Best shot Inspect the injured area for bruising and pain when touched. Check the victim’s pulse: “If it skyrockets, that’s when you want a helicopter,” Nicolazzo says. A pulse that remains elevated 20 to 30 minutes after the impact, along with rapid breathing and pale, wet skin, indicates internal bleeding; keep the victim still and call or hike for a rescue. 

Broken Femur

Likely causes Falls from height, tree or rock falling on leg
The killer It takes a lot of force to snap the strongest bone in your body. But if you do, the jagged edges along the break can shred nerves and blood vessels, causing severe internal bleeding into the thigh and massive swelling. It’s unlikely that one broken femur will kill you from blood loss—but two might. Muscle spasms can worsen the damage by yanking the bone ends until they overlap, visibly shortening the broken leg. And if the break is bad enough to force one end through the skin—an open fracture—you risk debilitating bone infection.
Best shot Use in-line traction to gently pull the leg into normal, neutral alignment. Then immobilize it with an improvised sandwich splint: Place a sleeping bag on top of a deflated sleeping pad and wrap both around the injured leg (the splint should extend beyond the victim’s foot). Put rolled socks or a hat under the person’s knee to maintain a slight bend. Run two taped-together trekking poles along each side of the leg for stability; tie in place with straps or cloth strips, securing the top of the splint, then the ankle, then the center. 


Gushing Wounds

Good news Spewing arterial bleeds usually require an explosion, gunshot, or chainsaw to truly get going. “You don’t really need to worry about life-threatening external bleeding—it’s very rare,” says Nicolazzo. Still, if it does happen, quick action is imperative: Untreated, an arterial spurter can kill within three minutes.
Treatment Stop the flow with direct pressure on the wound with sterile gauze or clean clothing (put on gloves or place a plastic food wrapper over the dressing). If the dressing soaks through, add another on top. Maintain pressure until bleeding stops, then thoroughly irrigate the wound with purified water and scrub to remove dirt. Dress the wound with clean gauze and secure.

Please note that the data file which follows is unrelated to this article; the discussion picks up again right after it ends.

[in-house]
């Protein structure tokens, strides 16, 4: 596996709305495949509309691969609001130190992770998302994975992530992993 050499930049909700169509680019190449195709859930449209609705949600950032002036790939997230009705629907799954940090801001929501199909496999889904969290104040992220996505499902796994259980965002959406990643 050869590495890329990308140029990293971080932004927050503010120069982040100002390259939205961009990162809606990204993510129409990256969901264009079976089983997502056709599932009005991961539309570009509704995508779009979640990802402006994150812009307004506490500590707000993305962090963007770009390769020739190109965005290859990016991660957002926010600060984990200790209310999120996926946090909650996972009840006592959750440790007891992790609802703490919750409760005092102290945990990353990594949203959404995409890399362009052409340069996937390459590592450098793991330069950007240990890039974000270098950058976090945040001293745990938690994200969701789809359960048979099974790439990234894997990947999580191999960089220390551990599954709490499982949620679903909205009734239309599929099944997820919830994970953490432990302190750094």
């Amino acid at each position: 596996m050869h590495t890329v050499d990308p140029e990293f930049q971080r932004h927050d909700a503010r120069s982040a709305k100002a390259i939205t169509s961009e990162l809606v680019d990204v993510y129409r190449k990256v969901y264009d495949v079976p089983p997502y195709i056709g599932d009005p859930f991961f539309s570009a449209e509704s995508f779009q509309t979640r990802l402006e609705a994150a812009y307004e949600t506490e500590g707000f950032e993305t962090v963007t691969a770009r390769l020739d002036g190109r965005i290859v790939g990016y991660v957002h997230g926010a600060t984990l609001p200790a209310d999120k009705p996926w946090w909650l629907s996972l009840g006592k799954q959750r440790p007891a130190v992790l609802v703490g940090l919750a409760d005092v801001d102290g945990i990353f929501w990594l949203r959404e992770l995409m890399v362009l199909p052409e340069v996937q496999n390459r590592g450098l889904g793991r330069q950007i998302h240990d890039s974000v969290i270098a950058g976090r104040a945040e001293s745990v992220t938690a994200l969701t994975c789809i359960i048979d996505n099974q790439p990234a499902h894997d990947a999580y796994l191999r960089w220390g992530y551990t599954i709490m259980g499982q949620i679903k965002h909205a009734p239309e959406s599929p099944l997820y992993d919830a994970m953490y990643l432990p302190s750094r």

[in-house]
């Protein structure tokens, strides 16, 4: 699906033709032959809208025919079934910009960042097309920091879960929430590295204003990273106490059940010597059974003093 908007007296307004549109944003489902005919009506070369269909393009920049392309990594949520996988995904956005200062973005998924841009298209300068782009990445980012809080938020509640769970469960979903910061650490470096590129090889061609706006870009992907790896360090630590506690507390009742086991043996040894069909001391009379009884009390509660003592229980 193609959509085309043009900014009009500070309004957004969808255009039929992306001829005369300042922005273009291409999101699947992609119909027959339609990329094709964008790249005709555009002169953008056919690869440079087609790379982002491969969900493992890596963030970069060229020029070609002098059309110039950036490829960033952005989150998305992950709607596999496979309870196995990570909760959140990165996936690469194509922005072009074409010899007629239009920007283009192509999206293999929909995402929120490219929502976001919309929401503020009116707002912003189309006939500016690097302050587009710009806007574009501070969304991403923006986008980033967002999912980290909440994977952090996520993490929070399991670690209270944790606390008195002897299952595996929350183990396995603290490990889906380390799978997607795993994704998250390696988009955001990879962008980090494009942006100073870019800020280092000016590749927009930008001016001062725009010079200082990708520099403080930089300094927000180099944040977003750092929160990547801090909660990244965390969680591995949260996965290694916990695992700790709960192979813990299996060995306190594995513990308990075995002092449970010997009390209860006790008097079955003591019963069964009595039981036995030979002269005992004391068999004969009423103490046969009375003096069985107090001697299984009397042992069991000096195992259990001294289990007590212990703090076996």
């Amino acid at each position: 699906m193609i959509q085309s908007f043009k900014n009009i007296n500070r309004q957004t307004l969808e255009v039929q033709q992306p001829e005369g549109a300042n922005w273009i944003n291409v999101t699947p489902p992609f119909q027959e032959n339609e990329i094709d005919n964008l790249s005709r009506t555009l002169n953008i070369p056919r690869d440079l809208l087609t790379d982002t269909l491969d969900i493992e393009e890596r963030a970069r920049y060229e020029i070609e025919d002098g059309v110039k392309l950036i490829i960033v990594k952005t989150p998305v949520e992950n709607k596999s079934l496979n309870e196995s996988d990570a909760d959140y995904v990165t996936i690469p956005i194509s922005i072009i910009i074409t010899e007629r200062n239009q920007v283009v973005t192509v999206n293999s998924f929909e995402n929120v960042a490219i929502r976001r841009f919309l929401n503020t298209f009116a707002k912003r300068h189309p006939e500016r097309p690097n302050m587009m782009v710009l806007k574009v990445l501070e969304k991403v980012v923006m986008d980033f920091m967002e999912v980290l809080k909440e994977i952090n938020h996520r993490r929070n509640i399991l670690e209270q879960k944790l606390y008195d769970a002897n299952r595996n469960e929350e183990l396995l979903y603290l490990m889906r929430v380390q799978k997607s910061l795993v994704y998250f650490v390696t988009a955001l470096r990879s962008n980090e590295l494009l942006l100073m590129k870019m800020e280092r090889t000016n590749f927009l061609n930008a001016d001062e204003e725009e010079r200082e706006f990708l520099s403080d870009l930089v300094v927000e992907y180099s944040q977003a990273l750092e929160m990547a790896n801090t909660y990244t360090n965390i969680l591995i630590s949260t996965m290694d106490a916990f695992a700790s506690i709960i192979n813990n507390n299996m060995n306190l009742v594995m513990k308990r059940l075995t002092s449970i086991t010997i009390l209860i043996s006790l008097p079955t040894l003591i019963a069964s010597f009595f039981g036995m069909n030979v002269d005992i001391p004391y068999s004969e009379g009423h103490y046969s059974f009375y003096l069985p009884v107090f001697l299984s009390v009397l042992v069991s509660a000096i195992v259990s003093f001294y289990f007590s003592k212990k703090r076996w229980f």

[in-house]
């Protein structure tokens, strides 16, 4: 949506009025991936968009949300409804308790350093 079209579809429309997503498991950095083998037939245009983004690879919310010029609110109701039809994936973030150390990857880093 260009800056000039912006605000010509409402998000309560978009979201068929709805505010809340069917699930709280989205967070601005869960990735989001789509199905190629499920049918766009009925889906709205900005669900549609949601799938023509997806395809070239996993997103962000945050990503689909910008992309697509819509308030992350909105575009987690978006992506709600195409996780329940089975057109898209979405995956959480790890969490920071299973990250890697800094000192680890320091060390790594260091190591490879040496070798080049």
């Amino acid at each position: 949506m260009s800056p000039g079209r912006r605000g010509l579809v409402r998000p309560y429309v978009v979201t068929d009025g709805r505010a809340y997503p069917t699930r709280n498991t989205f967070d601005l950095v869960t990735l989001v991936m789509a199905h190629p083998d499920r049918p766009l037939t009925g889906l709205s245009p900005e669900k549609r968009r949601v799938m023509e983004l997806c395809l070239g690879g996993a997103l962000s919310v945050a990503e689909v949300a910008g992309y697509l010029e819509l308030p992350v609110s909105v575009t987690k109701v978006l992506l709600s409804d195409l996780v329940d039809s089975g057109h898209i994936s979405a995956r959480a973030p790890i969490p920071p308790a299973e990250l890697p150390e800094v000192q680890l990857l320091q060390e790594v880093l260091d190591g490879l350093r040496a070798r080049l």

Third-degree Burns

Good news Typically, it takes something as serious as prolonged contact with a campfire, falling into a Yellowstone hot spring, or getting caught in a wildfire to produce these deep-tissue burns, which sear the epidermis, dermis, and sometimes deeper tissues. Telltale signs: dry, leathery, unnaturally colored (black, brown, white, or gray) and/or charred skin. Any full-thickness burn that covers more than 10 percent of the victim’s body is life-threatening. (For reference: An adult arm is about 9 percent of the body, while a leg accounts for 18 percent.)
Treatment Get the victim away from the burn source, cover the burn with 2nd Skin burn pads, gauze, or clean cloth—don’t attempt to remove clothing stuck to the skin—and evacuate ASAP. Give as much fluid (diluted Gatorade or a salt-baking soda-water solution are best) as the victim can tolerate to prevent dehydration and shock. 

Lung Injury

Good news The most likely result of blunt trauma to the chest is a broken rib—painful, but not life- threatening. But in rare cases, a broken rib can stab into a lung, letting air leak into the space between the lungs and the chest wall. If the air can’t escape (called a tension pneumothorax), pressure builds. First, the injured lung collapses. Then, mounting pressure pushes the heart and blood vessels toward the uninjjured side, compressing them until breathing and/or circulation stop.
Treatment If a victim of chest trauma experiences sharp pain, increasingly struggles to breathe, and his neck veins bulge, carry him (or slowly walk, if that’s the only option) to help immediately.